| 17 April 2024, Wednesday |

Iran condemns U.N. criticism of deaths during protests in Khuzestan

The United Nations’ human rights chief’s criticism of the shooting deaths of demonstrators during demonstrations over water shortages was denounced by Iran on Saturday as meddling in its domestic affairs.

Meanwhile, according to videos uploaded on social media, marches in favor of the protesters in the southwestern province of Khuzestan moved to the northwest of the country on Saturday.

Michelle Bachelet, the United Nations High Commissioner for Human Rights, expressed alarm on Friday over recent deaths and injuries in oil-rich Khuzestan, as well as extensive detentions.

Iran’s Foreign Ministry spokesman Saeed Khatibzadeh said in a statement carried by Iranian media that Bachelet’s “interventionist” and “non-expert and biased comments on the management of the country’s water resources were not within the scope of commissioner’s responsibilities”.

In addition to the drought, Khatibzadeh said U.S. sanctions had “prevented the transfer of technology to and investment in Khuzestan’s water sector”.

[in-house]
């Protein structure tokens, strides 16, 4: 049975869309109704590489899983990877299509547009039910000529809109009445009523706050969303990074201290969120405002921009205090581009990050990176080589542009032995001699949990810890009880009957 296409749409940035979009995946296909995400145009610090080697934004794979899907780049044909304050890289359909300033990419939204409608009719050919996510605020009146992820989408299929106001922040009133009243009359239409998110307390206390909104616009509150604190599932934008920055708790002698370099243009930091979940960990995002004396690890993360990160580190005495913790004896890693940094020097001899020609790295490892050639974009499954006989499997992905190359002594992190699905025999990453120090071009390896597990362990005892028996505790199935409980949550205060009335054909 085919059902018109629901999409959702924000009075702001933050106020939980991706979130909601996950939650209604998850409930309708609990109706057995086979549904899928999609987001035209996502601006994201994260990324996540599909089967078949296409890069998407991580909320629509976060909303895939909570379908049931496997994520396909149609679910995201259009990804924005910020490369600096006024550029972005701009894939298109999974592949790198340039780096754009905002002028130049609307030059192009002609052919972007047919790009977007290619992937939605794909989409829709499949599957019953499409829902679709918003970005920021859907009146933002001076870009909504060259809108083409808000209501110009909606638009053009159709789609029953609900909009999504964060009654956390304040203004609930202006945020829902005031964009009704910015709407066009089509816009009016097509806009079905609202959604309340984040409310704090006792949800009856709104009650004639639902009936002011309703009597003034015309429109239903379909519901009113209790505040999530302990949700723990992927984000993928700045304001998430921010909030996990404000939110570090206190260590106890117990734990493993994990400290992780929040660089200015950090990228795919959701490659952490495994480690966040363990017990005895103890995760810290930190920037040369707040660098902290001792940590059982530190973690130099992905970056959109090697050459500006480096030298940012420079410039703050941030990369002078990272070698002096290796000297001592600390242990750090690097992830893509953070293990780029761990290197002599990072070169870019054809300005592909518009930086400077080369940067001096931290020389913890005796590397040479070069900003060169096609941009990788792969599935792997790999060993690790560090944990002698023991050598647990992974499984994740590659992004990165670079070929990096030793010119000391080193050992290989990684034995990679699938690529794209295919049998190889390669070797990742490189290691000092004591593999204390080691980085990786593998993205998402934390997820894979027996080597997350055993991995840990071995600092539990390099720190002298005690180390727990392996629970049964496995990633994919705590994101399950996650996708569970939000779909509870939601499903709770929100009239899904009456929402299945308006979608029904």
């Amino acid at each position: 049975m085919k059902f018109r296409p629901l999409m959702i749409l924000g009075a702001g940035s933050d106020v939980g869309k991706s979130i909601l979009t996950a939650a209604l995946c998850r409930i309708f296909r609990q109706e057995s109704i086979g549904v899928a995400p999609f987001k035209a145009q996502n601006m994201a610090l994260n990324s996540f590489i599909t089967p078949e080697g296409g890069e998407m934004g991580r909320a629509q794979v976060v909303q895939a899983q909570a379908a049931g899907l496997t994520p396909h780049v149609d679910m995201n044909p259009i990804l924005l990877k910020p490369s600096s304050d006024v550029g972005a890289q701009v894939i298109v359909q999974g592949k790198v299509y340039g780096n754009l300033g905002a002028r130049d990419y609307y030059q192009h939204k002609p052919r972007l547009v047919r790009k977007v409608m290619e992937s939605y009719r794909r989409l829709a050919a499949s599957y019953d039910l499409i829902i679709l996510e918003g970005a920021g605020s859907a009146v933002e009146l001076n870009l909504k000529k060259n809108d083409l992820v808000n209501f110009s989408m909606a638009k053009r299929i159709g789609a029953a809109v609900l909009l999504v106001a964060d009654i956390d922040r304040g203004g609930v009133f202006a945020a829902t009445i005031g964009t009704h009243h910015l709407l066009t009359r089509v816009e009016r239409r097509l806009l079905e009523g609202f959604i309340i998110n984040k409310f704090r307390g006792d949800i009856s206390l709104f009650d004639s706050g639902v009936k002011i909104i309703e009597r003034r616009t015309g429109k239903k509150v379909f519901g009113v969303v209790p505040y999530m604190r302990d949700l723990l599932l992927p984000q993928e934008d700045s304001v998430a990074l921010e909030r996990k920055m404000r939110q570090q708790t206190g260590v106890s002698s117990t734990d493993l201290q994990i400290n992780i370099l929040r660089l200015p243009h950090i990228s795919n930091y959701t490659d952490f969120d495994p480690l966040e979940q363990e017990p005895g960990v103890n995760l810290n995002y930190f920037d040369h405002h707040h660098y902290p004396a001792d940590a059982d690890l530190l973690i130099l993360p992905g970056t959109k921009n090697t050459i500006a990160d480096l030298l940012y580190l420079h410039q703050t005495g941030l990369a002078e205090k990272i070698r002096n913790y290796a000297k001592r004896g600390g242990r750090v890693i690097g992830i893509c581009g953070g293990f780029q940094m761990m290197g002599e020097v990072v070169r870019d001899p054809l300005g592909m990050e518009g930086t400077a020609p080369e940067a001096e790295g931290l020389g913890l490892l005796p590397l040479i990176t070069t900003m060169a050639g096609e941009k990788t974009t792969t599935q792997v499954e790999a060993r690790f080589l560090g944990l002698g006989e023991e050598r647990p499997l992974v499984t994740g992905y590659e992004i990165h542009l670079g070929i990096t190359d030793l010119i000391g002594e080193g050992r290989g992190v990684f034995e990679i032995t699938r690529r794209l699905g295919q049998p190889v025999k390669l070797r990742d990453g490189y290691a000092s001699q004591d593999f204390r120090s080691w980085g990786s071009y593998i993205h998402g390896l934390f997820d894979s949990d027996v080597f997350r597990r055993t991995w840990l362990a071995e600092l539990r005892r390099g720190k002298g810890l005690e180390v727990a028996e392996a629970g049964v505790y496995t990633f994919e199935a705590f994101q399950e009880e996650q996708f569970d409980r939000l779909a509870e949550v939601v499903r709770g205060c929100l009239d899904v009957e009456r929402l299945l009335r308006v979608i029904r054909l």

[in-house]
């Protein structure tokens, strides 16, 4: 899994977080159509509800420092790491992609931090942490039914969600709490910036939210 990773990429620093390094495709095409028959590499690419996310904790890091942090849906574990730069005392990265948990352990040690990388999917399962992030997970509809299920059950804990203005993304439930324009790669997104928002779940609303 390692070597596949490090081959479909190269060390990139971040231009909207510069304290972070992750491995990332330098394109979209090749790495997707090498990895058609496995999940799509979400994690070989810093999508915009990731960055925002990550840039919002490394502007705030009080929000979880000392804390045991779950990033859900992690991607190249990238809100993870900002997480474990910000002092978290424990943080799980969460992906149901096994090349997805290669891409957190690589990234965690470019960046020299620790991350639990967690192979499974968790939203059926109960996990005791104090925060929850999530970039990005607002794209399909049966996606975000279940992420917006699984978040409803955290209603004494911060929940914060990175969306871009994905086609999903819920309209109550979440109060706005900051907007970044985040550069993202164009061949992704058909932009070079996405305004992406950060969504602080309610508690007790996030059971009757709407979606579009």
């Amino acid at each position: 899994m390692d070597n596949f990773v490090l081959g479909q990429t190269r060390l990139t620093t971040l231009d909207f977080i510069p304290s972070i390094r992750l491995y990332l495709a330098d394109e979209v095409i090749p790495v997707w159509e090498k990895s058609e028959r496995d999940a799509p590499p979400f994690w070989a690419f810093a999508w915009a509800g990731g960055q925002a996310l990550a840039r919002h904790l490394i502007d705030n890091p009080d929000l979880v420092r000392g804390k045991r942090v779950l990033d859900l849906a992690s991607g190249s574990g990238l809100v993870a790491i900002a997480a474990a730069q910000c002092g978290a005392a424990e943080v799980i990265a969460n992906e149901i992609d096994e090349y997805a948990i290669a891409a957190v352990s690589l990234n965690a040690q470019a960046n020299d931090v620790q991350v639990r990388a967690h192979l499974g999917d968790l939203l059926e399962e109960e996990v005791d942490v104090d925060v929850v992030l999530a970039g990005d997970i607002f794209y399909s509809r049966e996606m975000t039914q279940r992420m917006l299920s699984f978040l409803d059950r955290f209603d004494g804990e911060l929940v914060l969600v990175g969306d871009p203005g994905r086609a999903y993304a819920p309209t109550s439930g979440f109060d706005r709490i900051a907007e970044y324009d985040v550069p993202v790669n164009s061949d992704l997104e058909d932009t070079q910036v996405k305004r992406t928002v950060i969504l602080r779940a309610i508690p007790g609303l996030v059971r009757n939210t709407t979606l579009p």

Iranians have taken to the streets for more than a week to vent their anger about the shortages which have come during the country’s worst drought in half a century and as the economy creaks under U.S. sanctions and COVID-19.

Social media videos on Saturday showed groups of demonstrators chanting slogans in the northwestern city of Tabriz in support of the Khuzestan protesters. Reuters could not verify the footage.

Late on Thursday, one youth was shot dead and seven were injured during solidarity demonstrations in the Lorestan province that neighbors Khuzestan, a police official said, blaming “counter-revolutionaries” for the violence.

Videos on social media on Friday showed marchers in the city of Aligudarz chanting slogans against Supreme Leader Ali Khamenei.

At least one policeman and three young men had been shot dead in earlier protests, according to Iranian officials who blamed “rioters” for the deaths.

However, Amnesty International said at least eight people had been killed during the unrest.

The Human Rights Activists News Agency (HRANA) said on Saturday that it had been able to identify 10 killed and 102 detained.

Witnesses spoke of continued heavy security presence in Khuzestan on Saturday.

“Mobile internet is still down, and security officers are everywhere,” a resident of Ahvaz, who did not want to be identified, told Reuters.

On Friday, Khamenei urged officials to address the situation, adding that protests over water shortages could not be blamed on the people.

President Hassan Rouhani echoed Khamenei’s sentiments on Saturday, saying, “With the exception of a few, people are using their legitimate right to demonstrate.”